Every year for the last fifteen years, the World Bank has organized “The Conference on Land and Poverty,” ostensibly to discuss how to “improve land governance.” And every year, the World Bank Group has been accused of financing projects that support often brutal grabbing of land and other resources from local communities. This year, the 16th such gathering will take place in Washington DC, March 23 to 27. And yet again, the hypocrisy of their claims to be leaders of just and fair land reform will be called out, with opponents pointing to the impact of some of their recent investments in places like Uganda (2011), Honduras (2012), and Cambodia (2014). The big question is whose interests the World Bank really serves. While they spend considerable time and money painting themselves as champions of the poor, the Bank has a battery of practices and policies that suggest a very different truth.
A group of “concerned citizens” occupied Liverpool’s Anglican cathedral to protest about wealth inequality and benefit cuts. The group of around 20, including some children, protested near the altar at the front of the church. They came with a banner which read “We Need Sanctuary”, which they hung from a balcony high up in the cathedral. The group protested about benefit sanctions, wealth inequality, and new legislation regulating protests which was introduced last year. They want the church to speak out against austerity, and a repeat of 1985’s “Faith in the City” report into urban poverty. Organiser Ruby Sands said: “It’s really important because there’s people dying right now in this city. “There’s massive wealth division, it’s not being touched upon. People are killing themselves, and we need sanctuary.”
More than 2,500 families are occupying six properties in Brazil’s Federal District as part of a protest organized by the MTST Homeless Workers Movement, the organization said Sunday. The coordinated occupation was carried out peacefully in Brazlandia, Ceilandia, Planaltina, Recanto das Emas, Samambaia and Taguatinga, all of them cities in the Brasilia metropolitan area. The protesters plan to occupy the properties until an agreement is reached with the regional government, the MTST said. “We are going to stay here until there is an agreement with the government (of the Federal District). We spoke with them on Saturday and we set a new meeting for Tuesday,” the MTST coordinator in Brasilia, Edson Silva, told Efe.
Dozens of demonstrators briefly blocked access to a municipal court in this tiny, troubled St. Louis suburb on Thursday night, protesting a local government that relies heavily on revenue from traffic tickets and municipal code violations to survive. The city of Pine Lawn, which sits on just over half a square mile of land about 10 minutes from Ferguson, has around 3,000 mostly black residents, nearly a third of whom live below the poverty line. Pine Lawn does not have enough of a tax base to survive without extracting hundreds of thousands of dollars per year from residents and drivers passing through the city. The number of warrants generated in 2013 alone surpasses the entire population of the city, and police that year issued seven tickets for every resident, according to the St. Louis Post-Dispatch.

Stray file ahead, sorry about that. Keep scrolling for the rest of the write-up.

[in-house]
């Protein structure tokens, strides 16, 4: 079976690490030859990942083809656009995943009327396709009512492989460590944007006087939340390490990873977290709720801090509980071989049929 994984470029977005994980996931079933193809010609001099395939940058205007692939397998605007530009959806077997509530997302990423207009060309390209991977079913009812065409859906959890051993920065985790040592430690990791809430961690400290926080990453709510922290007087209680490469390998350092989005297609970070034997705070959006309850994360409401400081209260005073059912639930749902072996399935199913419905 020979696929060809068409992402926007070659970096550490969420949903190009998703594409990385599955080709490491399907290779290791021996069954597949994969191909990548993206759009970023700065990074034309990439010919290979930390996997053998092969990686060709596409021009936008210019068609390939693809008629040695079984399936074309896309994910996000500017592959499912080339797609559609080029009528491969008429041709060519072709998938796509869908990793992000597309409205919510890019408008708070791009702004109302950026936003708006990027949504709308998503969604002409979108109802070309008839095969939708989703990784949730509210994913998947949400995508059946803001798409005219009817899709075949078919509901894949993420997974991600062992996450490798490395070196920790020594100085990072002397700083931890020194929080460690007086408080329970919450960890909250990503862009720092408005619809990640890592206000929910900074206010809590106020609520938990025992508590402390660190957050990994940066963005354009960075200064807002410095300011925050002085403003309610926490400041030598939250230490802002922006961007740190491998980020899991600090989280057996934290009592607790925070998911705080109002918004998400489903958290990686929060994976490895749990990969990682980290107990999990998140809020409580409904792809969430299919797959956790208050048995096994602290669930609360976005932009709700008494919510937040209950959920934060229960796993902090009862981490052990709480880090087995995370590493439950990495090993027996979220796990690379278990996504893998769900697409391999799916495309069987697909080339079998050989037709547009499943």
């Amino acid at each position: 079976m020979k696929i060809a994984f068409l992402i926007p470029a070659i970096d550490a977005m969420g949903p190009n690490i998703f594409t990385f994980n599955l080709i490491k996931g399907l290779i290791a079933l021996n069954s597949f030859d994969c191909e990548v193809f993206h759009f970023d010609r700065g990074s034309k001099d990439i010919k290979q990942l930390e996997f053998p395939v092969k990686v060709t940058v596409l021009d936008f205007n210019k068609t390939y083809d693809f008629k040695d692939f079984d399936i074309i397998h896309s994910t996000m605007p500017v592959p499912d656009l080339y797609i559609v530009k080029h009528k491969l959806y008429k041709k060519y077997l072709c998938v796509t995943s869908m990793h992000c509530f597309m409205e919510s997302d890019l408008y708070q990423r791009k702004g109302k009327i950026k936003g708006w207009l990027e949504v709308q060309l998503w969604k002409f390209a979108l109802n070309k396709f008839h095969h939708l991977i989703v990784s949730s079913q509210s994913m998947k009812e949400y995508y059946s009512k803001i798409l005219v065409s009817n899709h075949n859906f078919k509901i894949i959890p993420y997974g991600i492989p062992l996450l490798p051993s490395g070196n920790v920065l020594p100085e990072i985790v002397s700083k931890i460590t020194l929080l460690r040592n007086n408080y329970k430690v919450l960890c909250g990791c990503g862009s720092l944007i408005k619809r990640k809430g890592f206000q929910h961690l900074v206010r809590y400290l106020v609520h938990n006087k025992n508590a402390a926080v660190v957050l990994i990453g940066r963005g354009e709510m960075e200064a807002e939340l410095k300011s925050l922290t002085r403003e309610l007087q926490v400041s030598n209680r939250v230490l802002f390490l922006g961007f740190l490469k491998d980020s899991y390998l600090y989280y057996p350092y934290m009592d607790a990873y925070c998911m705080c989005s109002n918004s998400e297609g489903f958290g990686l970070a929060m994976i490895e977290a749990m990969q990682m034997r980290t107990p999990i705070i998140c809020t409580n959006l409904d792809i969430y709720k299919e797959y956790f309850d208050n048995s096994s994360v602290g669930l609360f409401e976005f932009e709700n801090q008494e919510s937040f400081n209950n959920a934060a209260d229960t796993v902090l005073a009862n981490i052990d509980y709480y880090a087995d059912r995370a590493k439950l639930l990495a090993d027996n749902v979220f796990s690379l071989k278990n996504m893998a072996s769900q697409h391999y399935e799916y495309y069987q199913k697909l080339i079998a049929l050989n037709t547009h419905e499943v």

“A long time ago, when I was a student,” said Olga Kesidou, sunk low in the single, somewhat clapped-out sofa of the waiting room at the Peristeri Solidarity Clinic, “I’d see myself volunteering. You know, in Africa somewhere, treating sick people in a poor developing country. I never once imagined I’d be doing it in a suburb of Athens.” Few in Greece, even five years ago, would have imagined their recession- and austerity-ravaged country as it is now: 1.3 million people – 26% of the workforce – without a job (and most of them without benefits); wages down by 38% on 2009, pensions by 45%, GDP by a quarter; 18% of the country’s population unable to meet their food needs; 32% below the poverty line. And just under 3.1 million people, 33% of the population, without national health insurance.
The World Economic Forum Annual Meeting began this week in Davos, Switzerland. The meeting convenes “global leaders from across business, government, international organizations, academia and civil society for strategic dialogues which map the key transformations reshaping the world.” The hope is that the dialogue will lead to action on the part of the participating nations to improve conditions in their own communities, with an understanding that we are all globally connected. The idea is that the actions in one community can affect another anywhere in the world. The current state of global economic inequality shows just how tenuous that connection is. In what has now become tradition, Oxfam International, a confederation of organizations dedicated to fighting poverty, issued a report on the current state of economic inequality.
Sen. Charles Grassley said nonprofit hospitals could be breaking the law when they sue poor patients over unpaid bills and issued a stern warning to one Missouri hospital that he hopes reverberates nationwide. Citing a ProPublica and NPR report, Grassley, R-Iowa, sent a letter Friday to Heartland Regional Medical Center, a nonprofit hospital in St. Joseph, Missouri, that has seized the wages of thousands of lower income workers who were unable to pay their medical bills. Under federal law, tax-exempt hospitals are supposed to provide care to those who can’t afford it, but the requirements are fairly vague.
Following the President’s State of the Union on January 20, the Green Party US invited several speakers to present a People’s State of the Union. Rather than the charade, manipulative stories and lies told in the President’s SOTU, these speakers hosted by Green Party Presidential Candidate in 2012 Dr. Jill Stein spoke of the realities that people in the US face with falling wages, rising poverty, environmental and racial injustice and more. The people spoke about real solutions to the crises we are facing – solutions that will not be embraced by our corrupt and plutocratic government but that must be demanded and created by an organized and mobilized populace. The theme of the President’s SOTU was inequality. And while some of the solutions he presented sound great, Dr. Stein noted that he waited six years, until he had a Republican Congress that would block them before he proposed them. She urged people not to succumb to his rhetoric.